Broadcom presses Emulex shareholders to meet about deal

An SEC filing allows stockholders to decide whether to meet to voice their opinions on Broadcom's US$764 million offer

Broadcom wants Emulex shareholders to voice their views on Broadcom's US$764 million unsolicited offer to buy Emulex after failing repeatedly to negotiate a deal between the two companies' boards.

Broadcom Tuesday filed papers with the U.S. Securities and Exchange Commission to make what is called a Consent Solicitation by Broadcom live, the company said. The filing makes it possible for Emulex shareholders to submit consent cards about Broadcom's offer that would decide whether to call a special meeting to voice their opinions on the matter.

Emulex on Tuesday responded to the filing by scheduling its next stockholder meeting for Nov. 19, rather than holding off until next year as Broadcom has suggested, according to a press statement by Emulex.

Broadcom took its unsolicited bid, which is US$9.25 a share, directly to Emulex shareholders through a tender offer on May 15 after Emulex's board rejected it, saying it undervalued the company. Emulex has asked shareholders to reject the tender offer.

"Broadcom has erroneously suggested ... that their consent solicitation provides the only viable forum for stockholders to express their views," Emulex CEO Jim McCluney said in the statement. "With our annual meeting now scheduled, we believe it is clear that Broadcom's consent solicitation is nothing more than an opportunistic attempt to gain leverage for themselves and further their grossly inadequate offer."

He added that Emulex's board continues to recommend against Broadcom's tender offer and consent solicitation.

Broadcom's SEC filing also revealed details of an e-mail exchange on Monday between McCluney and Broadcom CEO Scott McGregor that seems to show it's unlikely the two companies' boards will come to a consensual agreement on a deal.

According to the filing, McCluney, responding to a June 5 phone conversation with McGregor, declined to provide Broadcom with nonpublic information about Emulex -- "including highly competitive and sensitive information regarding our technology, details of customer plans, design wins and financial plans" -- that the company requested.

"We fail to see how it would be in the best interests of Emulex stockholders to share such information with Broadcom based on the facts you have made public to date, including an offer that has been unanimously deemed by the Emulex Board to be grossly inadequate," McCluney wrote, according to the filing.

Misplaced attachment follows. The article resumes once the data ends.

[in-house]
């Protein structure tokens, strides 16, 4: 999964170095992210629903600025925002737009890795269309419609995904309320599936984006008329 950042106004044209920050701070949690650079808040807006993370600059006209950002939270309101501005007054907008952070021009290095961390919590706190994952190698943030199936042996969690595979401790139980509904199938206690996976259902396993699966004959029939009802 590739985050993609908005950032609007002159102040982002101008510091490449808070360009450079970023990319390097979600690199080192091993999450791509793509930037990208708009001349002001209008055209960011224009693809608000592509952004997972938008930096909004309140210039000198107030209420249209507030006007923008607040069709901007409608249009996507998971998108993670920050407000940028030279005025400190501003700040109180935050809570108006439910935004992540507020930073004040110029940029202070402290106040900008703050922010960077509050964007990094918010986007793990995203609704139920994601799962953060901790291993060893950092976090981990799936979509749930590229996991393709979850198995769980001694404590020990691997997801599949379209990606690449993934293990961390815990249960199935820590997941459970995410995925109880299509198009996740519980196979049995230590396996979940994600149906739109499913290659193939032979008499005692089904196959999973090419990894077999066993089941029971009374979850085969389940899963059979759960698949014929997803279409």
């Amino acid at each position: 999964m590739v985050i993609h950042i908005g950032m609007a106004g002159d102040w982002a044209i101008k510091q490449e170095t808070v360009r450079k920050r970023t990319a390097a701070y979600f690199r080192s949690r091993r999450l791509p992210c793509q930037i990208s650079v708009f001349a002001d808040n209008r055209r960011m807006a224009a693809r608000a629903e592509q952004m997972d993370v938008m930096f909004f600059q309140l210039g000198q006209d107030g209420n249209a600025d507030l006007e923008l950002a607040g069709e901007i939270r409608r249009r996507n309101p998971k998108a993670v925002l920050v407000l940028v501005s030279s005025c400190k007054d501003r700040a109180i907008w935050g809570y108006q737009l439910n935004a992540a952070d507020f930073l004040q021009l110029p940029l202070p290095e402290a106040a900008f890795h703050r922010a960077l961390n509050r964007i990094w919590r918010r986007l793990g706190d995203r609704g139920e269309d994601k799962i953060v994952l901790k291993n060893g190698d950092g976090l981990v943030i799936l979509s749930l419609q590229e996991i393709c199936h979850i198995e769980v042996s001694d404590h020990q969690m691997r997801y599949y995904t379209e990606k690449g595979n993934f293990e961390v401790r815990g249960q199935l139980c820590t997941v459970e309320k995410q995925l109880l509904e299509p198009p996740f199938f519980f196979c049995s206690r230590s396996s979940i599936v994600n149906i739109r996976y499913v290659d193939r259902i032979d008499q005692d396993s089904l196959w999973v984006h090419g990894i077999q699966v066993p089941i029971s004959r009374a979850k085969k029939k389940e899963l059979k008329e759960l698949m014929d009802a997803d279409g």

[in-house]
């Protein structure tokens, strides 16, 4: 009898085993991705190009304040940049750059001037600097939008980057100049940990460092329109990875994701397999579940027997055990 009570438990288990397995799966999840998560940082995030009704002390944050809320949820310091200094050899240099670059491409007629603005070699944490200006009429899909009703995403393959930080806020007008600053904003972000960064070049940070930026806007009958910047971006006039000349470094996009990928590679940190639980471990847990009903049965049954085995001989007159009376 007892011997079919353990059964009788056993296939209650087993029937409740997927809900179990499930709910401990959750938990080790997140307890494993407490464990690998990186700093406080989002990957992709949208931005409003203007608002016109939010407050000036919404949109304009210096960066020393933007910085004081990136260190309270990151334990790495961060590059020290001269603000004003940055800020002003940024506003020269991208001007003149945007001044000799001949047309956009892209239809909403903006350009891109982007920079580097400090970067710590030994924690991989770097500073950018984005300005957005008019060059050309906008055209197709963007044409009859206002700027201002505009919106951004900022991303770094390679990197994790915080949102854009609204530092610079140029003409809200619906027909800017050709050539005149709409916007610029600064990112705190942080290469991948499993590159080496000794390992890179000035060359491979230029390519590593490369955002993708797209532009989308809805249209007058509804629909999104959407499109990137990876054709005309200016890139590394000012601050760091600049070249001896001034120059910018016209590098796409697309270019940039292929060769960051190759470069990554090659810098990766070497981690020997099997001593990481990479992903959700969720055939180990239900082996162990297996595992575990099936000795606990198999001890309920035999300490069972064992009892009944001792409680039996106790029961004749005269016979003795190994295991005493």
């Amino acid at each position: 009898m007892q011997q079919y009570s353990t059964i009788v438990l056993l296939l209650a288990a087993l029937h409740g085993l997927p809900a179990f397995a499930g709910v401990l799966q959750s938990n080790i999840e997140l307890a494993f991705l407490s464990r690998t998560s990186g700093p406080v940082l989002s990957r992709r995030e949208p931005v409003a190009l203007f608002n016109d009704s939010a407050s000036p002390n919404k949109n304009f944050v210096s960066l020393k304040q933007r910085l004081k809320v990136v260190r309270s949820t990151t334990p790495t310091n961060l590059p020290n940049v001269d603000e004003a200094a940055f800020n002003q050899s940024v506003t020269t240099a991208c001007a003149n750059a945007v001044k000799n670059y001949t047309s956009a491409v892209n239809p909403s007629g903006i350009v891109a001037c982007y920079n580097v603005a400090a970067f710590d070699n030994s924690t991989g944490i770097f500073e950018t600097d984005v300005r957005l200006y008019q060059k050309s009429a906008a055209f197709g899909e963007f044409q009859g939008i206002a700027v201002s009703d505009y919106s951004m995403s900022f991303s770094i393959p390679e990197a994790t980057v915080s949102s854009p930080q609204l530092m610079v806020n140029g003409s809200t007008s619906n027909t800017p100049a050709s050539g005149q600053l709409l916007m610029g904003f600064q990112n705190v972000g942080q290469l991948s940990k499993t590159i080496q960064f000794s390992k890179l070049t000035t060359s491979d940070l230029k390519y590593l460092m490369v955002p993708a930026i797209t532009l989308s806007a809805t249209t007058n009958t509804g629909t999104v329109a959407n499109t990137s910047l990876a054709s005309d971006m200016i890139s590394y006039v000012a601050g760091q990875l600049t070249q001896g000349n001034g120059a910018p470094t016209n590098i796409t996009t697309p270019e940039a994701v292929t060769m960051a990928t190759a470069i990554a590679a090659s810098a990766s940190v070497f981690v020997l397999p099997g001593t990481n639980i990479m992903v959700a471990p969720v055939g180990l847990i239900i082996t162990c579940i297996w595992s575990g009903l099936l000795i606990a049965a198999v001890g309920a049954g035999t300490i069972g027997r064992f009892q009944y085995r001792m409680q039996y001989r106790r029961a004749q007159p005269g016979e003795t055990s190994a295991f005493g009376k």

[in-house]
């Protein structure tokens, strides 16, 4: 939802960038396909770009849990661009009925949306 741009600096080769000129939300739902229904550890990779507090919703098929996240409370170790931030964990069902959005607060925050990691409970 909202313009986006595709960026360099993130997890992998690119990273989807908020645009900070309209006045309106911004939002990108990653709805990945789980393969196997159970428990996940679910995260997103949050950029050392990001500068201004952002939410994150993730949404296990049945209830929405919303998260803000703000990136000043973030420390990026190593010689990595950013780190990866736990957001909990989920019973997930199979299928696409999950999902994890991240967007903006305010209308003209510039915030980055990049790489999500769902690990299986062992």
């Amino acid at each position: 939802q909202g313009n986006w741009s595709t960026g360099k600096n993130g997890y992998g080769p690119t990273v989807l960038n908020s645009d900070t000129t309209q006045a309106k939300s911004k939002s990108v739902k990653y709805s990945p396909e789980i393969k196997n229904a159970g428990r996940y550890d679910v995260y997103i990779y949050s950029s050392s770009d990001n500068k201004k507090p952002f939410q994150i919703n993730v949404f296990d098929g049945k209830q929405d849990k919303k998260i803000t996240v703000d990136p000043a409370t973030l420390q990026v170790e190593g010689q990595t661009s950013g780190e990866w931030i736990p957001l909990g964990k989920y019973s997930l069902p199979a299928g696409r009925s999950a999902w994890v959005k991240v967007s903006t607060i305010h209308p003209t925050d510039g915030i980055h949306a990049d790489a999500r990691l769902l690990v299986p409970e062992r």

In response, McGregor wrote that Broadcom is seeking the information in an effort to negotiate a transaction to which Emulex's board might be amenable, since Broadcom would prefer to make a deal that way rather than by taking over the company through a shareholder vote and replacement of Emulex's board.

"While we believe we will be successful in continuing to pursue a transaction directly with your shareholders, we recognize that jointly negotiating a transaction would not only be a more efficient use [of] time and resources for both of us, but also an effective way to ensure a smooth and seamless transition for Emulex's customers, partners and employees," McGregor wrote, according to the filing.

Relations between Broadcom and Emulex have gotten exceedingly ugly since Broadcom made its bid to purchase Emulex public in a letter to Emulex's board of directors on April 21, following a breakdown of talks between the two companies in January after Broadcom first approached Emulex about a buyout last December.

Last week, in an escalation of its attempt to fight off a takeover, Emulex filed suit against Broadcom in an Orange County, California, Superior Court for unfair business practices, citing the drug-trafficking and securities-fraud indictment of Broadcom's former top executive, among other things, as proof to its shareholders that Broadcom officials can't be trusted.

Broadcom produces semiconductors used mainly in communications products, such as wireless networks, cell phones and cable set-top boxes. Emulex provides technology for connecting storage, servers and networks in data centers, working with large storage vendors such as EMC, Hewlett-Packard and IBM. Both companies operate in Orange County -- Emulex in Costa Mesa and Broadcom in Irvine.